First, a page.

Comparing the ACID Properties of Databricks Delta Lake and Splice Machine

August 21, 2019

In a previous blog, we discussed how two OLAP systems with ACID properties, HIVE LLAP and Snowflake, demonstrated poor throughput when tested on a standard transaction benchmark, TPC-C (or its closely related cousin, HTAP, which combines both the operational nature of TPC-C simultaneously with the analytical nature of the TPC-H benchmark in one).

We next wanted to examine Databricks Delta Lake, “an open-source storage layer that brings ACID transactions to Apache Spark™ and big data workloads”. Additionally, it has a number of other interesting capabilities, including Time Travel for enabling point-in-time query capabilities.
In our tests, we evaluated both the Databricks and open source versions (see, and in the scope of these tests, the results did not vary significantly. All experiments were run on a single m4.large or equivalent machine (4 vCPU, 16 GB RAM).

Setup — Modified TPC-C — NewOrder Only

To perform this testing, we needed to modify our TPC-C simulator (see because at the time of testing only inserts were supported by the JDBC driver for Delta Lake (updates and deletes are expected soon). We chose that, for our test purposes, the inserts would be good enough for the TPC-C testing, since the NewOrder event types are the only ones that “count” toward the TpmC throughput and the activity within the NewOrder event types are inserts. This effectively neglects 2 minor update statements on the STOCK and DISTRICT tables within NewOrder. By ignoring those (and of course by turning off all of the other transaction types that should be going on in parallel that normally occur in the TPC-C benchmark), we are giving Delta Lake the benefit of the doubt on performance throughput by not having to take these steps by a factor of approximately 2x.

First Test Scenario — Simple TPC-C

In our initial testing, we performed standard JDBC inserts for the tests. Using JDBC inserts into a Delta Lake structure, we found that the TpmC for NewOrder was about 2. This is very similar to the results we measured for Hive LLAP and Snowflake, which was < 1. In comparison, Splice Machine achieves a count of 600 for NewOrder on similar hardware setup (and as high as 10,000 or more using modest-sized clusters as described in different testing here).

Second Test Scenario — Kafka Streaming

Next, we asked ourselves, if we could help Databricks Delta Lake’s transactional performance using streaming, might this not insert the data more quickly?

Streaming NewOrder event types is a little tricky because we are really receiving both Order and Order Line data as new orders are being added in the TPC-C simulation. So we created a new stream of denormalized data, combining all unique fields for both Order and Order Line data (joined by their primary keys), and modified our NewOrder TPC-C program to insert the data for both tables appropriately (and again performing inserts only). We, therefore, set up a single node producer and consumer model to achieve the simplest streaming throughput. In this model, each row represented a single row of the combined data — conditionally creating the NewOrder if it is not already created, and always creating each new Order Line, as indicated below:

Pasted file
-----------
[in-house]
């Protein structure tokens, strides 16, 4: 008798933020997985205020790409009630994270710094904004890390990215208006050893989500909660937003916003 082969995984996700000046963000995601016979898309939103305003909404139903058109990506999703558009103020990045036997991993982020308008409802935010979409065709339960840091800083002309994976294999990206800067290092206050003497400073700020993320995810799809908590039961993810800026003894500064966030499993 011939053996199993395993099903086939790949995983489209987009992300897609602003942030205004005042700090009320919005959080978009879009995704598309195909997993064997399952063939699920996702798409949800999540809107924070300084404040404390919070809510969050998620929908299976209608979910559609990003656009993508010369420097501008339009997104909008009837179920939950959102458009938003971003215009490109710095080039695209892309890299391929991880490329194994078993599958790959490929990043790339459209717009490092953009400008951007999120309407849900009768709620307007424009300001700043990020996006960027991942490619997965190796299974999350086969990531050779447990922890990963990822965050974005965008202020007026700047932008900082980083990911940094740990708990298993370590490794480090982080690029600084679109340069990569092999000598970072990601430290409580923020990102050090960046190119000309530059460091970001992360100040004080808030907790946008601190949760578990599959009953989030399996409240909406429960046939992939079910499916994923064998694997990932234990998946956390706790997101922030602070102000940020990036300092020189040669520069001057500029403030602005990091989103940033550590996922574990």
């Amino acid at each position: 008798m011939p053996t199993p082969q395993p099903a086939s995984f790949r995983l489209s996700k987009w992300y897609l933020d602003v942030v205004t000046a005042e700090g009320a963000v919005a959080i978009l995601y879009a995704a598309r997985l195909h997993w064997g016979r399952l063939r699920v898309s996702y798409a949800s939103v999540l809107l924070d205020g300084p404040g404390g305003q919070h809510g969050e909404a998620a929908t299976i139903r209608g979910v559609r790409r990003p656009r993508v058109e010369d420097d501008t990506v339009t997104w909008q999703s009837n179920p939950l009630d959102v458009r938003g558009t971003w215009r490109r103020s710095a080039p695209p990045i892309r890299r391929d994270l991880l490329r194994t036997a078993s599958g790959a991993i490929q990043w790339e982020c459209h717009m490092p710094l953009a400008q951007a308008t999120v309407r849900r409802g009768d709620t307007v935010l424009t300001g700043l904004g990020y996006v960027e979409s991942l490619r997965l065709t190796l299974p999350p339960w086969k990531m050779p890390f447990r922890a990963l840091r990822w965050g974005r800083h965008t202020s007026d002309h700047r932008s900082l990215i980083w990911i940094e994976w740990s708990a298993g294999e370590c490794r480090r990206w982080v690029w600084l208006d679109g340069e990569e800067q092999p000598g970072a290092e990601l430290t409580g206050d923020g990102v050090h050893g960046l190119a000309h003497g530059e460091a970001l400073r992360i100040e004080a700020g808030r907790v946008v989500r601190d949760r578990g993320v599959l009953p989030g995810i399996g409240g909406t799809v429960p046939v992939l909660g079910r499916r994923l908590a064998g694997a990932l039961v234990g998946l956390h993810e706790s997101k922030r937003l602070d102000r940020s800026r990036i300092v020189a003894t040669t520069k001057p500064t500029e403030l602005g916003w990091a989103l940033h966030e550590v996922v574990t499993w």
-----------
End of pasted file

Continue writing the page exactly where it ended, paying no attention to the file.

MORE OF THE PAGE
Doing so sped up the streaming production of the denormalized data significantly. But on the consumer side, it still took a long time to create the Order and Order Line record insertions. As a result, we still were left only with a TpmC of 5 (280 New Orders in 60 minutes). It is to be noted that this produced around 2800 Order Lines in the process — but that is the nature of the TpmC benchmark. The TpmC is essentially determined by the number of NewOrders that are transacted per minute, even though there are many other transactions going on as part of that process.

Clearly, these results indicate that record creation on the consumer side is the bottleneck to the process. We could add more consumer nodes and get more throughput on the consumer side, but to only get 5 TpmC throughput on each consumer seems very low.

Third Test Scenario — Batch Writing

A final test we wanted to run was one that we knew Delta Lake would be strong with: batching the NewOrder inserts. In this scenario, we will hold on to the Order and Order Lines as they are received, only inserting them once the batch threshold is reached. Here we are getting further and further from the true TPC-C simulation where each Order (and Order Line) is transactionally added as it occurs in real-time (and as we performed in the previous scenarios). But since Delta Lake is designed for batch workloads, we wanted to test and publish these batching results for completeness.

When run this way, the results created a definite performance uptick: with a batch size of 16K, 210K orders were inserted in 36 minutes, resulting in an effective TpmC of 5833 in this mode.


In summary, we tested Databricks Delta Lake, an impressive system with numerous powerful features, including ACID transactions. But just because it has the “ACID” label doesn’t mean it can keep up with some of the well-known industry benchmarks that have been out there for some time now.

The TPC-C benchmark is intended to simulate a true order processing flow of transactions for hundreds or even thousands of order takers. This does not really apply to Delta Lake today. Stripping down Delta Lake to an insert-only, Kafka-based streaming and batching solution will finally get substantial performance in our testing, but at that point, it is not really capable of emulating a real-time transaction flow that the TPC-C benchmark is designed to capture.

If your workload fits a batch-style model for processing, Delta Lake will work well. But if your workload has real-time requirements, then you should seek a system that is engineered for OLTP transactions like a traditional RDBMS like Oracle Exadata (scale-up) or Splice Machine (scale-out).